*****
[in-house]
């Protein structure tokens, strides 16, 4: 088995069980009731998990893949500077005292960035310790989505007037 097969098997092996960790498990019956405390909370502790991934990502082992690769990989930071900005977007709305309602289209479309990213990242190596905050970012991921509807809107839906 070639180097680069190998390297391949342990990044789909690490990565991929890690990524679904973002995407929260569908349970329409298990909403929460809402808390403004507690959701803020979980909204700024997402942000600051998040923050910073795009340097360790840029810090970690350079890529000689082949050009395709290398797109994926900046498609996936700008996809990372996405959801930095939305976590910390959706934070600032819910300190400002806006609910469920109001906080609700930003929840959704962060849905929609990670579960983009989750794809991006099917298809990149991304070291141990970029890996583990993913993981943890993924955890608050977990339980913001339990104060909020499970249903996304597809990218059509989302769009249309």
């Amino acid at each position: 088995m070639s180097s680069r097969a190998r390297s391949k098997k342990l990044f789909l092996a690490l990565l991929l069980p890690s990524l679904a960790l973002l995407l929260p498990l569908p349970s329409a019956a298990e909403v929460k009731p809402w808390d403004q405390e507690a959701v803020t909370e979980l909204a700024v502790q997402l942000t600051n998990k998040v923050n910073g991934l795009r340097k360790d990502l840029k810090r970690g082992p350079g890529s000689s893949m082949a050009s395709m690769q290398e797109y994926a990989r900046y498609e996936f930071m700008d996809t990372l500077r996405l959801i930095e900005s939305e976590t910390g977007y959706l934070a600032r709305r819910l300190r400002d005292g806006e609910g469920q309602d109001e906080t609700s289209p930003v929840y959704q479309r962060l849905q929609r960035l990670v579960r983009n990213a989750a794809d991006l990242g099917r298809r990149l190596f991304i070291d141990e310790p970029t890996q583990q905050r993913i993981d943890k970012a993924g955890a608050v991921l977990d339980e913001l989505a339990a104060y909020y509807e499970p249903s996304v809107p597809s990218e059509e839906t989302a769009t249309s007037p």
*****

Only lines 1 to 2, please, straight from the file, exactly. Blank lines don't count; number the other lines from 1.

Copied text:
[in-house]
């Protein structure tokens, strides 16, 4: 088995069980009731998990893949500077005292960035310790989505007037 097969098997092996960790498990019956405390909370502790991934990502082992690769990989930071900005977007709305309602289209479309990213990242190596905050970012991921509807809107839906 070639180097680069190998390297391949342990990044789909690490990565991929890690990524679904973002995407929260569908349970329409298990909403929460809402808390403004507690959701803020979980909204700024997402942000600051998040923050910073795009340097360790840029810090970690350079890529000689082949050009395709290398797109994926900046498609996936700008996809990372996405959801930095939305976590910390959706934070600032819910300190400002806006609910469920109001906080609700930003929840959704962060849905929609990670579960983009989750794809991006099917298809990149991304070291141990970029890996583990993913993981943890993924955890608050977990339980913001339990104060909020499970249903996304597809990218059509989302769009249309």